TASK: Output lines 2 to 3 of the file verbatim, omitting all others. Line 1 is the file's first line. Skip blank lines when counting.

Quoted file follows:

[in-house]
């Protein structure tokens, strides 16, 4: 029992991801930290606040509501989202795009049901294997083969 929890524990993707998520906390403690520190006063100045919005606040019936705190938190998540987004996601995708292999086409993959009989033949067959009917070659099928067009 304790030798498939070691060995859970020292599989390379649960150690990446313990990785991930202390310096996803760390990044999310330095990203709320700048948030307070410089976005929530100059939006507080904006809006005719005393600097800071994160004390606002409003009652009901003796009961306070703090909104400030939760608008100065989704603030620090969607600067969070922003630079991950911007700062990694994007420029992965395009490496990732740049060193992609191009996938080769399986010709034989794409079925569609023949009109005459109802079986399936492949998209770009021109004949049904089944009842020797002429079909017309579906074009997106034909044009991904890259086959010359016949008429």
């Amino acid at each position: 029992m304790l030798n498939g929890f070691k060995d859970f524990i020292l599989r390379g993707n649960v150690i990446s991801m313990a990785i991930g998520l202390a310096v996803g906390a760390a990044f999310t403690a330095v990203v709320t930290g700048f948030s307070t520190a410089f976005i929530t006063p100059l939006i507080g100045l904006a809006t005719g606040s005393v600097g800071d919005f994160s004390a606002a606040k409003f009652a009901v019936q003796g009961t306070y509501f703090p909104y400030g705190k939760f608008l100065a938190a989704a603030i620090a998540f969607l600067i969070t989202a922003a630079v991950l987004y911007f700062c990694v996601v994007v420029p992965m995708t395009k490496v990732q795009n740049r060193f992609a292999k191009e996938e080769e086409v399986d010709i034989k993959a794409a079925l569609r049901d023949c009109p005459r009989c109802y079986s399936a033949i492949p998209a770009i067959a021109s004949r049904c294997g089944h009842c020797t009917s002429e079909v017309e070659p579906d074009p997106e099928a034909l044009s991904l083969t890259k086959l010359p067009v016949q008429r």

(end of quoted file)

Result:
């Protein structure tokens, strides 16, 4: 029992991801930290606040509501989202795009049901294997083969 929890524990993707998520906390403690520190006063100045919005606040019936705190938190998540987004996601995708292999086409993959009989033949067959009917070659099928067009 304790030798498939070691060995859970020292599989390379649960150690990446313990990785991930202390310096996803760390990044999310330095990203709320700048948030307070410089976005929530100059939006507080904006809006005719005393600097800071994160004390606002409003009652009901003796009961306070703090909104400030939760608008100065989704603030620090969607600067969070922003630079991950911007700062990694994007420029992965395009490496990732740049060193992609191009996938080769399986010709034989794409079925569609023949009109005459109802079986399936492949998209770009021109004949049904089944009842020797002429079909017309579906074009997106034909044009991904890259086959010359016949008429």
């Amino acid at each position: 029992m304790l030798n498939g929890f070691k060995d859970f524990i020292l599989r390379g993707n649960v150690i990446s991801m313990a990785i991930g998520l202390a310096v996803g906390a760390a990044f999310t403690a330095v990203v709320t930290g700048f948030s307070t520190a410089f976005i929530t006063p100059l939006i507080g100045l904006a809006t005719g606040s005393v600097g800071d919005f994160s004390a606002a606040k409003f009652a009901v019936q003796g009961t306070y509501f703090p909104y400030g705190k939760f608008l100065a938190a989704a603030i620090a998540f969607l600067i969070t989202a922003a630079v991950l987004y911007f700062c990694v996601v994007v420029p992965m995708t395009k490496v990732q795009n740049r060193f992609a292999k191009e996938e080769e086409v399986d010709i034989k993959a794409a079925l569609r049901d023949c009109p005459r009989c109802y079986s399936a033949i492949p998209a770009i067959a021109s004949r049904c294997g089944h009842c020797t009917s002429e079909v017309e070659p579906d074009p997106e099928a034909l044009s991904l083969t890259k086959l010359p067009v016949q008429r």